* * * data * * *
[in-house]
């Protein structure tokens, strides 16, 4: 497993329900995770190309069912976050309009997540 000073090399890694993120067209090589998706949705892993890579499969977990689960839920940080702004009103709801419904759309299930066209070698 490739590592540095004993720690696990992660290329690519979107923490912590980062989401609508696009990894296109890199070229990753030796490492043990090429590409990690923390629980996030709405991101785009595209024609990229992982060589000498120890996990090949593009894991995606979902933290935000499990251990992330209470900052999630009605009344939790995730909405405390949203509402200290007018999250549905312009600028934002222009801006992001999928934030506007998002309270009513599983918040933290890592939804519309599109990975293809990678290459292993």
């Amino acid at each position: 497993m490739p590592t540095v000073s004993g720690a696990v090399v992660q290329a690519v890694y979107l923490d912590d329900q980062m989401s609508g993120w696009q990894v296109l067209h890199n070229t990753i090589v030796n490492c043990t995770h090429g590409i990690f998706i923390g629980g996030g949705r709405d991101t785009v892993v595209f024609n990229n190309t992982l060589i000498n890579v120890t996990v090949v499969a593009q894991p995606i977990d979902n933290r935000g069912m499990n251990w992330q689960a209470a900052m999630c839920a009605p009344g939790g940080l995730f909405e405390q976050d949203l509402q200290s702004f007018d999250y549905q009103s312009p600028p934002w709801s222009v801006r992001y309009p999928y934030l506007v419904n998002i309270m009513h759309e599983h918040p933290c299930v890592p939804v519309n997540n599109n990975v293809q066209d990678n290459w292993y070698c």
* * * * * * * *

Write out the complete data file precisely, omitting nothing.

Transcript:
[in-house]
């Protein structure tokens, strides 16, 4: 497993329900995770190309069912976050309009997540 000073090399890694993120067209090589998706949705892993890579499969977990689960839920940080702004009103709801419904759309299930066209070698 490739590592540095004993720690696990992660290329690519979107923490912590980062989401609508696009990894296109890199070229990753030796490492043990090429590409990690923390629980996030709405991101785009595209024609990229992982060589000498120890996990090949593009894991995606979902933290935000499990251990992330209470900052999630009605009344939790995730909405405390949203509402200290007018999250549905312009600028934002222009801006992001999928934030506007998002309270009513599983918040933290890592939804519309599109990975293809990678290459292993």
């Amino acid at each position: 497993m490739p590592t540095v000073s004993g720690a696990v090399v992660q290329a690519v890694y979107l923490d912590d329900q980062m989401s609508g993120w696009q990894v296109l067209h890199n070229t990753i090589v030796n490492c043990t995770h090429g590409i990690f998706i923390g629980g996030g949705r709405d991101t785009v892993v595209f024609n990229n190309t992982l060589i000498n890579v120890t996990v090949v499969a593009q894991p995606i977990d979902n933290r935000g069912m499990n251990w992330q689960a209470a900052m999630c839920a009605p009344g939790g940080l995730f909405e405390q976050d949203l509402q200290s702004f007018d999250y549905q009103s312009p600028p934002w709801s222009v801006r992001y309009p999928y934030l506007v419904n998002i309270m009513h759309e599983h918040p933290c299930v890592p939804v519309n997540n599109n990975v293809q066209d990678n290459w292993y070698c």